The levels are mixed with real-life cities making an appearance such as New York and Toyko. Then there are challenging physics-based levels that task you with trying to build cities on quirky foundations. Such as a revolving turntable, a seesaw and bicycle pedals. I found these levels to be the most fun and they provided me with a good challenge in a different way. You have to focus on things like building and height or weight distribution and pray what you have constructed doesn’t tumble over.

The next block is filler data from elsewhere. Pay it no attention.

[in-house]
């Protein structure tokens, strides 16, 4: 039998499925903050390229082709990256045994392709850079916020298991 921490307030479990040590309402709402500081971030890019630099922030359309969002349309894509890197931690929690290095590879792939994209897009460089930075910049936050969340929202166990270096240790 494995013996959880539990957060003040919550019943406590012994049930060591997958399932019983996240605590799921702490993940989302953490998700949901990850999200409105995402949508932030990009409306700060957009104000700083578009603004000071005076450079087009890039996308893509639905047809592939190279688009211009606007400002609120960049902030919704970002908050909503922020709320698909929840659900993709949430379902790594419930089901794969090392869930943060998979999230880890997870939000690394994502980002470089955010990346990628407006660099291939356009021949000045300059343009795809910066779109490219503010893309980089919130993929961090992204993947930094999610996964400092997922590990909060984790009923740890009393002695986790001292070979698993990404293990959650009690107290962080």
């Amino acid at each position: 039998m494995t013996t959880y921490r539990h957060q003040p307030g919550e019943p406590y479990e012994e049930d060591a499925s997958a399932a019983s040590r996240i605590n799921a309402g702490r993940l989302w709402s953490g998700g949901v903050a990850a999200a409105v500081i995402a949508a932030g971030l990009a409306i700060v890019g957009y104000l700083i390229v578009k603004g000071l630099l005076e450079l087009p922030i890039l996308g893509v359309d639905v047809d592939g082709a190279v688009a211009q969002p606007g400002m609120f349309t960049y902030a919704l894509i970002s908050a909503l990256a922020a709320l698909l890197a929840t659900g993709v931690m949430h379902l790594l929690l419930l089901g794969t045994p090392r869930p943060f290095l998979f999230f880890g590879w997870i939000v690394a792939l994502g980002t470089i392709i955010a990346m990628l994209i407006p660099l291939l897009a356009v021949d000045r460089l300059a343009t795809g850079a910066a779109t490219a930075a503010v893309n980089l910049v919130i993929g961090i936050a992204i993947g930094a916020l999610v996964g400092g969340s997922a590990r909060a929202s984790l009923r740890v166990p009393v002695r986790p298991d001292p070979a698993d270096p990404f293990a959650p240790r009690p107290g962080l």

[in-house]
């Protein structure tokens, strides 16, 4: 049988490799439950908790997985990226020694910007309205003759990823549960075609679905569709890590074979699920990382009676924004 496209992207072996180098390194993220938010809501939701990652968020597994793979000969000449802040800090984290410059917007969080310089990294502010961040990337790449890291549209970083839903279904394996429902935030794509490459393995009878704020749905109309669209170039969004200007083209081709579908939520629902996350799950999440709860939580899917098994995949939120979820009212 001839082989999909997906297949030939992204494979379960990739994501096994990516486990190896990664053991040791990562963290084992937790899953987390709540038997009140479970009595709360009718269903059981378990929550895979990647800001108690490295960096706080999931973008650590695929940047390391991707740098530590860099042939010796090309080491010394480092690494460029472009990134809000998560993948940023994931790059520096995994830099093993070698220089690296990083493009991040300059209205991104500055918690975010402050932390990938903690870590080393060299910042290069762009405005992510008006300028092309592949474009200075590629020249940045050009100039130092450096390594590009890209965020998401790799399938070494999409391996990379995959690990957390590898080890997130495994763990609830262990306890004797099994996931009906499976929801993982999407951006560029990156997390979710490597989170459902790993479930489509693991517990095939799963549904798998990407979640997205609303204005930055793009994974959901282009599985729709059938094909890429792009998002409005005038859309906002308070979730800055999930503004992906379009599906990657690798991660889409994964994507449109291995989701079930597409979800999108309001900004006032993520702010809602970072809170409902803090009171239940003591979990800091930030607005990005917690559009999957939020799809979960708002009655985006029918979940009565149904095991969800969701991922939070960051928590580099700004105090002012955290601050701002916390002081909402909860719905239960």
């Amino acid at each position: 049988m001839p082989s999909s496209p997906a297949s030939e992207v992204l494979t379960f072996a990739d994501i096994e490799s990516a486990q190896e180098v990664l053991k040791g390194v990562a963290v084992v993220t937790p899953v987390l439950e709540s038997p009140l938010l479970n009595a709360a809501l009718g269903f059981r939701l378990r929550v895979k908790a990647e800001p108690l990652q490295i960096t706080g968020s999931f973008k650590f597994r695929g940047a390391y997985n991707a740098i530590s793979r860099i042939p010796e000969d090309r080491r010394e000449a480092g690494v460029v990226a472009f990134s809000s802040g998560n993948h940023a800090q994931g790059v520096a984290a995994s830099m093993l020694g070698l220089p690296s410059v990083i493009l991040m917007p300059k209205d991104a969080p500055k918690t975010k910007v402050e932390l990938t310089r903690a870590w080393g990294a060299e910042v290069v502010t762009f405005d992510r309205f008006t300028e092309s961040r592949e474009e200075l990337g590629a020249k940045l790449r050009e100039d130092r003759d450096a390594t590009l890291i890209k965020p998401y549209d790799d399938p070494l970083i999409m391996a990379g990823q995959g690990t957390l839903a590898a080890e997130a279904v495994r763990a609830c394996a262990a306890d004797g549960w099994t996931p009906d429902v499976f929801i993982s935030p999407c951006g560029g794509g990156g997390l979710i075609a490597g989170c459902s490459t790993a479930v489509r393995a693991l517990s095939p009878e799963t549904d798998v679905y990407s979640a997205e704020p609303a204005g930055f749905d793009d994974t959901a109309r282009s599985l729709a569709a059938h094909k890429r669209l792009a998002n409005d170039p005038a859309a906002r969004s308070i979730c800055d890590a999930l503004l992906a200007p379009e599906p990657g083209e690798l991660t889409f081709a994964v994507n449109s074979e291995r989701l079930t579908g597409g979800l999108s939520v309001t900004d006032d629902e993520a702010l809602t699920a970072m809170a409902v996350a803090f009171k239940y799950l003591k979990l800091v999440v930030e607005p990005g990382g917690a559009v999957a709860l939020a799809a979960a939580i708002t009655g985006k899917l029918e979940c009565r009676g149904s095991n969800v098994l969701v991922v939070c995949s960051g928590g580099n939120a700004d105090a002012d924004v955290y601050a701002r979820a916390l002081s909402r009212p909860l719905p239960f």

The hook of Tinytopia, beyond the excellent tilt-shift photograph look that is immediately reminiscent of LEGO blocks or a model train set, is the upgrade system. Everything you place in the world has an upgrade path. A simple house can have four people living in it, and it’ll generate a certain amount of tax revenue. Placing a house next to that house bumps it to level two, and placing four in a grid can upgrade them to level three. Condos, finance offices, stores, and everything in between can be upgraded this way.

The fact that the monsters that can attack the town are wind-up toys seals the deal for me, runs on Windows and macOS, it’s a simple, silly fun game that will bring out the kid in you. If you have one, of course.